Persecution and the Thunder of Social Media

Today is the Feast of St. James the Greater, who among other things is one of the patron saints of Spain.  His role in the creation of that country occurred well before the age of social media.  Yet a debate which took place in Britain’s House of Lords yesterday, regarding the nexus between social media and increasing violence in the name of religion, should give us some food for thought as we reflect on the message of Christ which St. James himself witnessed.

It is believed by some that after the Resurrection, St. James (or Santiago, as he is known in NW Spain) preached in Spain in the first century before returning to Judea, where he was arrested and later executed by King Herod.  It is also believed that much later, in the 9th century, he appeared in a vision to Christians fighting against the armies of the resident Moors, helping the outnumbered Christians to win the day.  As a result, Santiago subsequently gained the sobriquet, “Matamoros”, or “The Moor-Slayer.” This is not, obviously, a term which finds much support today, but during this period known as the Reconquista (“Reconquering”), it had a tremendous impact.

Today its territorial empire is mostly gone, but the linguistic and cultural empire which Spain established still remains.  Ironically, while the Christian faith which Spain spread across the planet continues to grow elsewhere, in Spain herself the state of the Church is at present uncertain.  What is needed in Spain, and indeed throughout Western Europe, is an entirely new form of Reconquista: not one of violence, but rather of witness, winning souls in the way Christians live their lives and how they treat others. To that end, social media can and should be a significant component.

Yet all of us, not just Christians in Spain, need to take to heart what Lord Sacks, the former Chief Rabbi of the British Commonwealth, said in Parliament yesterday. Noting current examples of religious violence such as the attacks by ISIS on Christians in Iraq, mob rage against Jews in France, and sectarian Muslim-on-Muslim violence in Africa, he cautioned that fiery hatreds are increasingly being stoked via digital means.   “[W]e recognise the power of the internet and social media to turn any local conflict into a global one,” he noted, later going on to state that it is “the worst, not the best, who know how to capture the attention of a troubled and confused world.”

Lord Sacks is absolutely right, of course, in that the online world can be a vicious place.  He who screams the most obscenities or makes the most outlandish statements about annihilating entire groups of people ends up getting the most attention.  What’s more, the media prefers to cover the rantings of fanatics, both religious and anti-religious, rather than the ordinary people suffering because of their faith.  I find it embarrassing, for example, to note how often secular news reporters trim their fingernails disinterestedly, or play political favorites, rather than report on persecutions of Catholics.  And while we may all point to Pope Francis as someone who not only has the will, but the popular reach to bring words of reason and charity to millions of people through online media, more of us need to be doing our part to peaceably aid in this effort, rather than stirring the pot.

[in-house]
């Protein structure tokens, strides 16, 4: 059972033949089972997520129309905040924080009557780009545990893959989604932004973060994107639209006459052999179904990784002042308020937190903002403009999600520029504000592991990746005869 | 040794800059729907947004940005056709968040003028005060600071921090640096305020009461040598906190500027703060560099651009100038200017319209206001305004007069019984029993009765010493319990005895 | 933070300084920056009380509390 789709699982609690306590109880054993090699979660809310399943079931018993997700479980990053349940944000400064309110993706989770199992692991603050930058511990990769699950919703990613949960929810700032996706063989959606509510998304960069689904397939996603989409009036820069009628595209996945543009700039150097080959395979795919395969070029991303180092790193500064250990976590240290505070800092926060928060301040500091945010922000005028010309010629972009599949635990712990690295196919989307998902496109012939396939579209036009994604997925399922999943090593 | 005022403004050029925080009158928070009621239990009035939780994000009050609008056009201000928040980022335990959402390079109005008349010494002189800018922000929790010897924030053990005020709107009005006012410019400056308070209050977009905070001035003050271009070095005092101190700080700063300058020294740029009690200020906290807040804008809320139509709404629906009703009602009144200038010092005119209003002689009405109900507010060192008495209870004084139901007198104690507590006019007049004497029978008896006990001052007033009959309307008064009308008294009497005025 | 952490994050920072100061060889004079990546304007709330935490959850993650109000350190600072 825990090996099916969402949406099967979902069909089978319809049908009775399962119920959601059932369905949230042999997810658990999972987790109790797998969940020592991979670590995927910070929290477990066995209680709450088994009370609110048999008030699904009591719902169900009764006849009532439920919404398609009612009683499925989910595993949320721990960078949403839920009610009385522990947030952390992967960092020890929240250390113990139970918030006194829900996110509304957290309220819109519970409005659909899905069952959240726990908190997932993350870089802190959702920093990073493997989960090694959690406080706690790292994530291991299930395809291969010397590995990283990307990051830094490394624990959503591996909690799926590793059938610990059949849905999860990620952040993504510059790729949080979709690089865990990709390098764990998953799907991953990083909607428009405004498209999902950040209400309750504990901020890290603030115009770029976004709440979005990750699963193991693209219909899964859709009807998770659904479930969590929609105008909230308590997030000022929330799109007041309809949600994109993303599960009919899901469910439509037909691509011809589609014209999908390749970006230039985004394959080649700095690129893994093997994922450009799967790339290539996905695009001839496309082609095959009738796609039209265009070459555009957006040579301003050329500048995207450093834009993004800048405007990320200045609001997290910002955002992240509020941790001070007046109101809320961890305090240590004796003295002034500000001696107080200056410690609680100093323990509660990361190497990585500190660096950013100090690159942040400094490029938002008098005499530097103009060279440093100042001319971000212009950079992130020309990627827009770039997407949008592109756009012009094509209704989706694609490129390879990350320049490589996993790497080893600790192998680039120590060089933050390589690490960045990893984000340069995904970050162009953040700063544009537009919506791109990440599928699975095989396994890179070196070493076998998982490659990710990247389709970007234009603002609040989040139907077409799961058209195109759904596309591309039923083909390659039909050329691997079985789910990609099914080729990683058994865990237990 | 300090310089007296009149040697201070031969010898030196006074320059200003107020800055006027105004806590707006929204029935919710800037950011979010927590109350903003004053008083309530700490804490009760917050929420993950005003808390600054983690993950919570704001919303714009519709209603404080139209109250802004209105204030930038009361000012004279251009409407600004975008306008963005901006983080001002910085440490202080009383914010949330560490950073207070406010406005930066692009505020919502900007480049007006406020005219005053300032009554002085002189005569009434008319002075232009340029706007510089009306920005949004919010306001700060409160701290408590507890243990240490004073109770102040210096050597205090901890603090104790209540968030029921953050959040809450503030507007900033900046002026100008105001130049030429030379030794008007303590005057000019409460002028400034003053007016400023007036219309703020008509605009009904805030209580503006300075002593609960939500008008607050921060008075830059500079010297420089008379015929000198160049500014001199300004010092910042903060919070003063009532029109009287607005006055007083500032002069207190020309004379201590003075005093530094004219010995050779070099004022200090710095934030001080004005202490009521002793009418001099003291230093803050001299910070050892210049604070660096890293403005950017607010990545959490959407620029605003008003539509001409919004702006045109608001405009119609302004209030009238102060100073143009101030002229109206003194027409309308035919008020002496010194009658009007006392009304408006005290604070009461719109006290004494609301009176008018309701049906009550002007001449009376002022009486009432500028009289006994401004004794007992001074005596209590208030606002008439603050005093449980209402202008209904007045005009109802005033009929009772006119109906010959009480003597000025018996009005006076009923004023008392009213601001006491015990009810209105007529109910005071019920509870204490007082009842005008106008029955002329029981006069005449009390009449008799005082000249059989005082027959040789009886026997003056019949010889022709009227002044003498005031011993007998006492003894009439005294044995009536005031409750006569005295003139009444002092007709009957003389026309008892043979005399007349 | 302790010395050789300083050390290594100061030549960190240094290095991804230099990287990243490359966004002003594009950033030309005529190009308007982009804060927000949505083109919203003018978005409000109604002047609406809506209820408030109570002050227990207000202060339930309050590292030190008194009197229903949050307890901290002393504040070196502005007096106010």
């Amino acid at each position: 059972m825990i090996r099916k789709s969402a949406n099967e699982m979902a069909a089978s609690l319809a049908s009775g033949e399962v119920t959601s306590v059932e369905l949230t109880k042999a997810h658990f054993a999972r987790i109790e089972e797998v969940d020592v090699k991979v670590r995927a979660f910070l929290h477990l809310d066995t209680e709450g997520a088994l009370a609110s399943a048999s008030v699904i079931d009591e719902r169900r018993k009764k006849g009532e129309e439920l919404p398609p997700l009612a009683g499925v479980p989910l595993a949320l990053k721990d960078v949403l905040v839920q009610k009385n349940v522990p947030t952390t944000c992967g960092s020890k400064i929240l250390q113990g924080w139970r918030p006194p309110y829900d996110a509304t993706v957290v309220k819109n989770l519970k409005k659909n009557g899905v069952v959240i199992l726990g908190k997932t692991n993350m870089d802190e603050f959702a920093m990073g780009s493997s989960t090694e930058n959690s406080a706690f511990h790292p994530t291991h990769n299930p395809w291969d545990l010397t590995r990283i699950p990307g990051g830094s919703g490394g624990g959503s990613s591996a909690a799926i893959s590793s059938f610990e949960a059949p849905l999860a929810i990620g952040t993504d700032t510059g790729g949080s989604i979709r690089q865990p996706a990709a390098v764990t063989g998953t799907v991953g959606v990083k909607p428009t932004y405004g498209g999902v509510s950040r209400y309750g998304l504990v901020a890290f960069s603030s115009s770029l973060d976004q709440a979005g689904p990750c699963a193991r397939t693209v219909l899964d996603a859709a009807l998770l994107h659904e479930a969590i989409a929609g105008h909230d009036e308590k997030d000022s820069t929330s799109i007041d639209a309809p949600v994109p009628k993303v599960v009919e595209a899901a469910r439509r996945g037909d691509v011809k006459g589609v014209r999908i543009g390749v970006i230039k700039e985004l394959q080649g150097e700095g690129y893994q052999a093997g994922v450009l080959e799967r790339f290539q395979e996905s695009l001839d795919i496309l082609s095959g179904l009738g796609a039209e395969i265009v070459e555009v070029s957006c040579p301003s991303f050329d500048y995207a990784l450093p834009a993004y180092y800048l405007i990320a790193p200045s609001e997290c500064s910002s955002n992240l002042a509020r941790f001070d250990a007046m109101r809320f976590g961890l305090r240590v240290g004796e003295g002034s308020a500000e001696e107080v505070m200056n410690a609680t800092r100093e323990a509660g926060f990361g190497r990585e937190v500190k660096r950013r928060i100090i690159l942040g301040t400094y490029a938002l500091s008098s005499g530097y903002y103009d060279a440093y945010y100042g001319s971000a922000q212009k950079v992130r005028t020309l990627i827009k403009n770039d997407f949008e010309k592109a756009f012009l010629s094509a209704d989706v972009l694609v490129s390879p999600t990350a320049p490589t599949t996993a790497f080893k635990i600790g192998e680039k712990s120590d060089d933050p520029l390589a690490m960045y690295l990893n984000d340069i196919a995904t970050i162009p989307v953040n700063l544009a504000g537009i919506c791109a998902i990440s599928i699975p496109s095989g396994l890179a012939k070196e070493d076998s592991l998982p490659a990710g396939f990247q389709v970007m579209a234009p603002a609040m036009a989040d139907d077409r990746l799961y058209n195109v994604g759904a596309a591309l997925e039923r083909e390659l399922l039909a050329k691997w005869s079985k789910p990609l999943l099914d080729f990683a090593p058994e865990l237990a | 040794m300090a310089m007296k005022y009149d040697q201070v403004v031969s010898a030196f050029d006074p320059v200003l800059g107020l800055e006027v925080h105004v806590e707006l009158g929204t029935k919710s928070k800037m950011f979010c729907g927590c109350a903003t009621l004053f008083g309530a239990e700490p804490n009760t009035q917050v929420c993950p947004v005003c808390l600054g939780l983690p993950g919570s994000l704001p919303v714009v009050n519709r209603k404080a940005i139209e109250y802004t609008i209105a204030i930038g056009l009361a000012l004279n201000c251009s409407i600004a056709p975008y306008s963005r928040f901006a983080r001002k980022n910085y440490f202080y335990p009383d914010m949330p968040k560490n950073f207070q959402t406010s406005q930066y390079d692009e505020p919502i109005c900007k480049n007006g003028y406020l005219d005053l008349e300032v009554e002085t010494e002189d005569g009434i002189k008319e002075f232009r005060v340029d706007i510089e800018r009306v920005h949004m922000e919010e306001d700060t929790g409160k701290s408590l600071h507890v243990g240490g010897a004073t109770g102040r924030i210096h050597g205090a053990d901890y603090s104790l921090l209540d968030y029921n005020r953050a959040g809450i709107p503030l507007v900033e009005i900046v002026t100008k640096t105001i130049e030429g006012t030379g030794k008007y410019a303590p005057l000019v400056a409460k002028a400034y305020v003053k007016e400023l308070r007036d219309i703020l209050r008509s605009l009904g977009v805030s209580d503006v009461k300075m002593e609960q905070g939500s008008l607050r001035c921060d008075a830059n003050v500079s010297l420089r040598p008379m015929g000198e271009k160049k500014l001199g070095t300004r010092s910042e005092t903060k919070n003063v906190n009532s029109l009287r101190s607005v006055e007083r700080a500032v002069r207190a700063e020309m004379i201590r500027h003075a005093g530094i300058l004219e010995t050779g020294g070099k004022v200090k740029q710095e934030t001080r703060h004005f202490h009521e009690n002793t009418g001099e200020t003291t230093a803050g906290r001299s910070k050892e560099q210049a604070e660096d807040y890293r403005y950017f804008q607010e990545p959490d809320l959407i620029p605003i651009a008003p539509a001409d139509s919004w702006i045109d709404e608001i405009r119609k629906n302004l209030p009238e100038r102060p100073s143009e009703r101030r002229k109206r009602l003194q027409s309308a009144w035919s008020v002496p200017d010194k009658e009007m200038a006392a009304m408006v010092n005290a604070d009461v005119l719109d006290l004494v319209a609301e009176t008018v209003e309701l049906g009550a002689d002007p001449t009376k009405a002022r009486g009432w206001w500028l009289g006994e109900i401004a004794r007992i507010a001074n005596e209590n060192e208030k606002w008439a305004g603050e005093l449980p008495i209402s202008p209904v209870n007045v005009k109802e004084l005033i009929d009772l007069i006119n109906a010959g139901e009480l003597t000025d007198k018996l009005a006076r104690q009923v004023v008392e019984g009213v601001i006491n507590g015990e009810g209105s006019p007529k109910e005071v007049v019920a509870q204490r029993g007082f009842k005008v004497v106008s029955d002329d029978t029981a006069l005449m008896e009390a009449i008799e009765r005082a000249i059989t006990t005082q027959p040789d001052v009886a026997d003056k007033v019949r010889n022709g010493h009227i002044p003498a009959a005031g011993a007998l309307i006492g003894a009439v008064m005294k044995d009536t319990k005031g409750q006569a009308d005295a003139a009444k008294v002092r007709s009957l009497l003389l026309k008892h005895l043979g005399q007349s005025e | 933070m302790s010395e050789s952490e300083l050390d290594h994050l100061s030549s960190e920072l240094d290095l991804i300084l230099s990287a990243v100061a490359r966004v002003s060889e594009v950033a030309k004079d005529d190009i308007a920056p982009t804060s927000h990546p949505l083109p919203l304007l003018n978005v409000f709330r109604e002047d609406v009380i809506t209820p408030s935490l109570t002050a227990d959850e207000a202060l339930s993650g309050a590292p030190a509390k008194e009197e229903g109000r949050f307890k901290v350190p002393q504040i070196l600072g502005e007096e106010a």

On his Feast Day then, we have a good opportunity to reflect upon what happened when St. James became a bit too hot-headed in his own faith.  In St. Luke’s Gospel, when Jesus realizes it is time to end His public ministry, He and His disciples begin to make their way down from Galilee to Jerusalem, passing through the region of Samaria along the way.  Jesus sends messengers ahead of Him, so that any village He may pause in will be ready for His arrival.

Word comes back that one of the villages has refused to welcome Jesus, because His destination was Jerusalem; given the enmity between the Samaritans and the Jews at that time, this was perhaps not surprising. St. James, however, is absolutely livid at this news.  Along with his brother St. John, St. James asks Jesus, “Lord, do you want us to call down fire from Heaven to consume them?”  In doing so, the Sons of Zebedee are echoing the call of the Prophet Elijah in the First Book of Kings, in his battle against the priests of Ba’al, and indeed the earlier destruction of Sodom and Gomorrah in the Book of Genesis.

However instead of giving His approval, as St. James might have expected, Jesus rebukes the brothers for their suggestion.  We are not told how He did so, or what He said, or how the “Sons of Thunder”, as they were later nicknamed as a result, reacted themselves.  Perhaps the two of them were still fired up with zeal from what they had seen at the Transfiguration on Mount Tabor a few days earlier when, along with St. Peter, they witnessed a glorified Jesus speaking with Moses and Elijah, two prophets who were quite capable of calling down fire and brimstone when warranted, even upon their own people.  In this case, that kind of holy retribution was not to be.